The bounce back offer was like hundreds of other casino offers in North America (and not an extremely valuable one either)-a two-for-one buffet offer at Rail City's City Caf‚, good for a subsequent 10-day period. But the buffet offer wasn't delivered via direct mail, or in a newspaper, or by e-mail-it came from a personable young lady approaching active players on a weekday night at Rail City, with the words, "We really appreciate you coming into Rail City tonight." How strong is that?
-Mohican North Star Casino, Bowler, Wis.
Some casinos treat their vendors like pariahs who are trying to get into their pockets and need to be "managed" for the lowest possible pricing. But the Stockbridge-Munsee Band of Mohican Indians (owners of Mohican North Star Casino) realizes that their vendors are key business partners, honoring that with their Third Annual Vendors' Appreciation Lunch ("a celebration of cooperation"). Festivities included lunch, golf and a special guest speaker. I'm betting that these vendors just might go out of their way for Mohican North Star this year.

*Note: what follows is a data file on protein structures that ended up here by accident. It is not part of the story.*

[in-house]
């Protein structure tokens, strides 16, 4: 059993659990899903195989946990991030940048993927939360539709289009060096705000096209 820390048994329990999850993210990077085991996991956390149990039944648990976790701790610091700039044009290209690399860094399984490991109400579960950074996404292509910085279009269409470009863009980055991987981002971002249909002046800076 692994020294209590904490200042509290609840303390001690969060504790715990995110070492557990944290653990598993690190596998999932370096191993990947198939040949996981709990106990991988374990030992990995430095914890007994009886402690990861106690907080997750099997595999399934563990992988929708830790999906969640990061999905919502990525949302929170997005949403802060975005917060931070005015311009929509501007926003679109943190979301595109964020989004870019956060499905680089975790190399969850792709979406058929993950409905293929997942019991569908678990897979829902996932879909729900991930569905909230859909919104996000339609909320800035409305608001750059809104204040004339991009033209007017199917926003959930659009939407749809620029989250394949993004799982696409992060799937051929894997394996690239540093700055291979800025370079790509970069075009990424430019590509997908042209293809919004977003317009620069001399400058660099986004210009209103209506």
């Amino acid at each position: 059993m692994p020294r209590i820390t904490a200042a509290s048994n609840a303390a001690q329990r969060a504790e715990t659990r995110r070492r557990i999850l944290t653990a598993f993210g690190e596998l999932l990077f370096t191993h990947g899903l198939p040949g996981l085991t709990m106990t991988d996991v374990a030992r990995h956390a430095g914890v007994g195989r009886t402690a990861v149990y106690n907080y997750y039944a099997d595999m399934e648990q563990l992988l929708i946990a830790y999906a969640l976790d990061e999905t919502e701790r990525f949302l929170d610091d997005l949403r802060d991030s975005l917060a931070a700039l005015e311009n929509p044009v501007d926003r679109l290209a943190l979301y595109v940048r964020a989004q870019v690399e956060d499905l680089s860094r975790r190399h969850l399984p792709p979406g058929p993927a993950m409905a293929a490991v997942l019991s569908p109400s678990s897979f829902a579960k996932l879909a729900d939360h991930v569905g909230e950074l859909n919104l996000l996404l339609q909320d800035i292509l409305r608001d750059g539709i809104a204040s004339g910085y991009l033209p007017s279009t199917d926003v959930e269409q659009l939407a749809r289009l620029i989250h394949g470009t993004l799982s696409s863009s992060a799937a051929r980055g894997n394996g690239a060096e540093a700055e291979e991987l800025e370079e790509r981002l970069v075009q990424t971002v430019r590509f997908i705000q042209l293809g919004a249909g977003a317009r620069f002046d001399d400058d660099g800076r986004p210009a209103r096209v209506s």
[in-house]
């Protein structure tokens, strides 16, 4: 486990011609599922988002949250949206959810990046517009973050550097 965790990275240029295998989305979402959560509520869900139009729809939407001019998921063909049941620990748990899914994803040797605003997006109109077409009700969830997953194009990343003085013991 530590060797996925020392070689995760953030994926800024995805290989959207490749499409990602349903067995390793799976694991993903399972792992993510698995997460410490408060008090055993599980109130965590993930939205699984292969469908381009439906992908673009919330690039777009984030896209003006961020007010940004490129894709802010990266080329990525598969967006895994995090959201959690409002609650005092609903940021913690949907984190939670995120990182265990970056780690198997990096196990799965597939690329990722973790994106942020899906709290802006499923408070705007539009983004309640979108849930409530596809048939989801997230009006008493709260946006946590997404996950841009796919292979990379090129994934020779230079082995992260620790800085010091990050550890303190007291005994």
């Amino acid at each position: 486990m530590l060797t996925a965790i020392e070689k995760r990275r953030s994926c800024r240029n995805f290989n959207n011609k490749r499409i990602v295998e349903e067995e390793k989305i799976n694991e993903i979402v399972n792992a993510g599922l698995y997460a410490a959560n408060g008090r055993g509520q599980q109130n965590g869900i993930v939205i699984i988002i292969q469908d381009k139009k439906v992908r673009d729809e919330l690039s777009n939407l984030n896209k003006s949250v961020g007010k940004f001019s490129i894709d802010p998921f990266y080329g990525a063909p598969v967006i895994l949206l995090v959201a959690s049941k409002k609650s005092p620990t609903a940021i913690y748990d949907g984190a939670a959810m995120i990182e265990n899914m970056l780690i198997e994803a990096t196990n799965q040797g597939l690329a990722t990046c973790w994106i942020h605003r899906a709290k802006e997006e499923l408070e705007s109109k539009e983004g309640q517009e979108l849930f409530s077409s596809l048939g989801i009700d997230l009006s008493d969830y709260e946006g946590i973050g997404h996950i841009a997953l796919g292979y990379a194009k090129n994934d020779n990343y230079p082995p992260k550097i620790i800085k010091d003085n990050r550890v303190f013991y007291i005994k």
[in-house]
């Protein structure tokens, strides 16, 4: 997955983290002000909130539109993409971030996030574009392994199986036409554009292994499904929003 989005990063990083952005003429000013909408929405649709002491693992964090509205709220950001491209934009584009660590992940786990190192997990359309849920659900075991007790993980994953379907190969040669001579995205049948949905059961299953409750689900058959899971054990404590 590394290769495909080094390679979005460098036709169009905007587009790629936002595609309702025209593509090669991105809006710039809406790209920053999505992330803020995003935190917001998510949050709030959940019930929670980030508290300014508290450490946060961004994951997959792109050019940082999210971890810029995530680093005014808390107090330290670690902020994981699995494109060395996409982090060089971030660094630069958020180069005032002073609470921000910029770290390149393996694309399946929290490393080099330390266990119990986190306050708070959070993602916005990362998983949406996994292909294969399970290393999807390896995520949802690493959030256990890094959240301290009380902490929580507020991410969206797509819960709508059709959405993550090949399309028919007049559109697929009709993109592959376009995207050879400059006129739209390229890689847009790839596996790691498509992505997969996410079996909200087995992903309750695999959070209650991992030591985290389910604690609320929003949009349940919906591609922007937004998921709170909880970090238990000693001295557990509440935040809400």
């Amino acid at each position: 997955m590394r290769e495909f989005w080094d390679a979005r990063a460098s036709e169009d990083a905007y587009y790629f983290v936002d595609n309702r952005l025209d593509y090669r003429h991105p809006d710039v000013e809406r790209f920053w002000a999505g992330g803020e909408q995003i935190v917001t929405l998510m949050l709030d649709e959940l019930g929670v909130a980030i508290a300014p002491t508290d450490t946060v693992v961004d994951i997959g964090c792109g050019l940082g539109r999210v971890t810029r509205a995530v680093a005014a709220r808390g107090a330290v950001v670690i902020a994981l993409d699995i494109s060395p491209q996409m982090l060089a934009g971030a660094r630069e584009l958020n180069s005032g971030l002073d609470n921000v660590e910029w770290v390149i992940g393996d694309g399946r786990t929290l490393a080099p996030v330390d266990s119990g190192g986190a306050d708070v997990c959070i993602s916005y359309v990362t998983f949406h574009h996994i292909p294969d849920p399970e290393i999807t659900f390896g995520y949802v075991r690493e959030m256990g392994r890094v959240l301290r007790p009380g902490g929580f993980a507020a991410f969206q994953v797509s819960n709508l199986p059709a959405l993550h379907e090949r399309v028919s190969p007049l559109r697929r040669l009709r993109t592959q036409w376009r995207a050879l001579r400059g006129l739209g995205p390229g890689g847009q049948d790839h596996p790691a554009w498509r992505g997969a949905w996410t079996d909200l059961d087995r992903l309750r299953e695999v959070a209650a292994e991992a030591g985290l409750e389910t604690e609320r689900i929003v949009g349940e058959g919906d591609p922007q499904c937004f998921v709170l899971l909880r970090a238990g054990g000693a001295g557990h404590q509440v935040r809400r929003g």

-MEI Gaming, West Chester, Penn.
Well, it wasn't a phony mailing, but a nifty touting of MEI's high-performing casino bill validators (with fiber-optic technology designed to thwart all counterfeiters). The small package contained the strong exterior message of, "There are many ways to spot a fake, and we've thought of all of them." Inside the package was a "How To Spot A Fake" reference card, a mini-LED light (for slot techs to look into dark crevasses of slot machines), a card touting MEI's bill acceptors' many benefits and an offer for a risk-free casino trial. Targeted. Powerful. Comprehensive. You can't ask for much more.
-Gold Dust West, Reno, Nev.
Birthday cards and birthday offers-casinos send them out by the truckload. But as far as I know, only the Gold Dust West sends its VIPs a really nice birthday card ("from all of your friends at Gold Dust West") and an honest-to-gosh, real, ready-to-go, TITO voucher for $100, good at any Gold Dust West slot machine. Now that's a happy birthday for a slot player.
-Harrah's Entertainment, Nationwide